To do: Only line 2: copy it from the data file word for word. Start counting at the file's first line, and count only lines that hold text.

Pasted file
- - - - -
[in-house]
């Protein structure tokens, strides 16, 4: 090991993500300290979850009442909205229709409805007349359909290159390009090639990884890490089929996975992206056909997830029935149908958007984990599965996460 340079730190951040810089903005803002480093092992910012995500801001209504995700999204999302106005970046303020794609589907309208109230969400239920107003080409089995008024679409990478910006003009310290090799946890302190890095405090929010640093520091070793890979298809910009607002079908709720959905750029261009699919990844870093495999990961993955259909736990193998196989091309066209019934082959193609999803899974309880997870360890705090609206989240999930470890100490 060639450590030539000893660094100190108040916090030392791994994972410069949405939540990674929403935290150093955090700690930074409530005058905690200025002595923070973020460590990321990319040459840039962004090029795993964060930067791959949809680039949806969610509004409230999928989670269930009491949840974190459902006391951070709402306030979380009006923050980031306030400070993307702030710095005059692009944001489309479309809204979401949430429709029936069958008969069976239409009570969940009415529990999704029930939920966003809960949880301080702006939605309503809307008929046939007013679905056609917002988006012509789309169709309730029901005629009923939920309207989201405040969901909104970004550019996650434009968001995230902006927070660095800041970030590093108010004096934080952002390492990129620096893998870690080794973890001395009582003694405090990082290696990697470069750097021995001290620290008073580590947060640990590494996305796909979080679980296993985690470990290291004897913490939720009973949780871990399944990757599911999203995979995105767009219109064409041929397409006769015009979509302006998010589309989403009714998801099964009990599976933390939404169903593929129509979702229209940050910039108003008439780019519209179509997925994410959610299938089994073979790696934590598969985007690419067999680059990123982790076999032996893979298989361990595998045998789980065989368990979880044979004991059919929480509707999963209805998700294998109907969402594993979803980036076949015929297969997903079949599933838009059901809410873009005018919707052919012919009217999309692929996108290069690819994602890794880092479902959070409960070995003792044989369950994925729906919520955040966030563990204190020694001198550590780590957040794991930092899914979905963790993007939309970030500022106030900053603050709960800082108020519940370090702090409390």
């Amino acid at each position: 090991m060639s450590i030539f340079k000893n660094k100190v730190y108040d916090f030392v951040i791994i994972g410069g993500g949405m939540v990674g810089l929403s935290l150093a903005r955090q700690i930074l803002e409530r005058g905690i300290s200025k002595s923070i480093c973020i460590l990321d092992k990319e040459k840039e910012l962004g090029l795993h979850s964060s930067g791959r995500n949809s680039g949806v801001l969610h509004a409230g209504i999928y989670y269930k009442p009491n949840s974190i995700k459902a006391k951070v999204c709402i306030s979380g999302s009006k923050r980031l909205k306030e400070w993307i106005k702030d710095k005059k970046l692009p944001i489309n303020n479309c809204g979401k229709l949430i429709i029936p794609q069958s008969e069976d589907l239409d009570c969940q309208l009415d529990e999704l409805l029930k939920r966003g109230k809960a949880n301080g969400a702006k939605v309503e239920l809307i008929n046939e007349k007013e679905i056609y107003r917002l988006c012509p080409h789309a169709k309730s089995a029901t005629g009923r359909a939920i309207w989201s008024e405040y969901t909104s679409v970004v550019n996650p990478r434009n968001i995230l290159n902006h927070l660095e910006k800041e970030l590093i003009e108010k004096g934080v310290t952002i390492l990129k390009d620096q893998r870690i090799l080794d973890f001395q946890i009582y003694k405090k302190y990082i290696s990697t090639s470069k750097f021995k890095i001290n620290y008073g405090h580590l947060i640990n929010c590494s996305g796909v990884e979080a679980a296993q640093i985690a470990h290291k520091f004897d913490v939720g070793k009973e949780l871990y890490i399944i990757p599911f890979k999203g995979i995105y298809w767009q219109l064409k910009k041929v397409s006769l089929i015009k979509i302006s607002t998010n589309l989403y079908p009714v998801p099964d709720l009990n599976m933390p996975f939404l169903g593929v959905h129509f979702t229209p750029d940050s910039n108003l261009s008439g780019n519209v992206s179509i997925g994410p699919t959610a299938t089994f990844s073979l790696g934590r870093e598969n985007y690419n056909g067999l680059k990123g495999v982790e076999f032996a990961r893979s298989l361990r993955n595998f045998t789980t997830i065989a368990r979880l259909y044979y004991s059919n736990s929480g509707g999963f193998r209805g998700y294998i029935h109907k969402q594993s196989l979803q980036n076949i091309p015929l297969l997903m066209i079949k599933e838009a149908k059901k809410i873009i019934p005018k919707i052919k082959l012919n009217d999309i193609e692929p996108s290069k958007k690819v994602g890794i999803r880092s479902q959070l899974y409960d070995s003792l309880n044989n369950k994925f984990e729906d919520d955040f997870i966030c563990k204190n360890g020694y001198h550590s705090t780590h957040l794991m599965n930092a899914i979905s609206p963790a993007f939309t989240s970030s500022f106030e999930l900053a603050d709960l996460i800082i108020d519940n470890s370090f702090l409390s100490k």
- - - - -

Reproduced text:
């Protein structure tokens, strides 16, 4: 090991993500300290979850009442909205229709409805007349359909290159390009090639990884890490089929996975992206056909997830029935149908958007984990599965996460 340079730190951040810089903005803002480093092992910012995500801001209504995700999204999302106005970046303020794609589907309208109230969400239920107003080409089995008024679409990478910006003009310290090799946890302190890095405090929010640093520091070793890979298809910009607002079908709720959905750029261009699919990844870093495999990961993955259909736990193998196989091309066209019934082959193609999803899974309880997870360890705090609206989240999930470890100490 060639450590030539000893660094100190108040916090030392791994994972410069949405939540990674929403935290150093955090700690930074409530005058905690200025002595923070973020460590990321990319040459840039962004090029795993964060930067791959949809680039949806969610509004409230999928989670269930009491949840974190459902006391951070709402306030979380009006923050980031306030400070993307702030710095005059692009944001489309479309809204979401949430429709029936069958008969069976239409009570969940009415529990999704029930939920966003809960949880301080702006939605309503809307008929046939007013679905056609917002988006012509789309169709309730029901005629009923939920309207989201405040969901909104970004550019996650434009968001995230902006927070660095800041970030590093108010004096934080952002390492990129620096893998870690080794973890001395009582003694405090990082290696990697470069750097021995001290620290008073580590947060640990590494996305796909979080679980296993985690470990290291004897913490939720009973949780871990399944990757599911999203995979995105767009219109064409041929397409006769015009979509302006998010589309989403009714998801099964009990599976933390939404169903593929129509979702229209940050910039108003008439780019519209179509997925994410959610299938089994073979790696934590598969985007690419067999680059990123982790076999032996893979298989361990595998045998789980065989368990979880044979004991059919929480509707999963209805998700294998109907969402594993979803980036076949015929297969997903079949599933838009059901809410873009005018919707052919012919009217999309692929996108290069690819994602890794880092479902959070409960070995003792044989369950994925729906919520955040966030563990204190020694001198550590780590957040794991930092899914979905963790993007939309970030500022106030900053603050709960800082108020519940370090702090409390």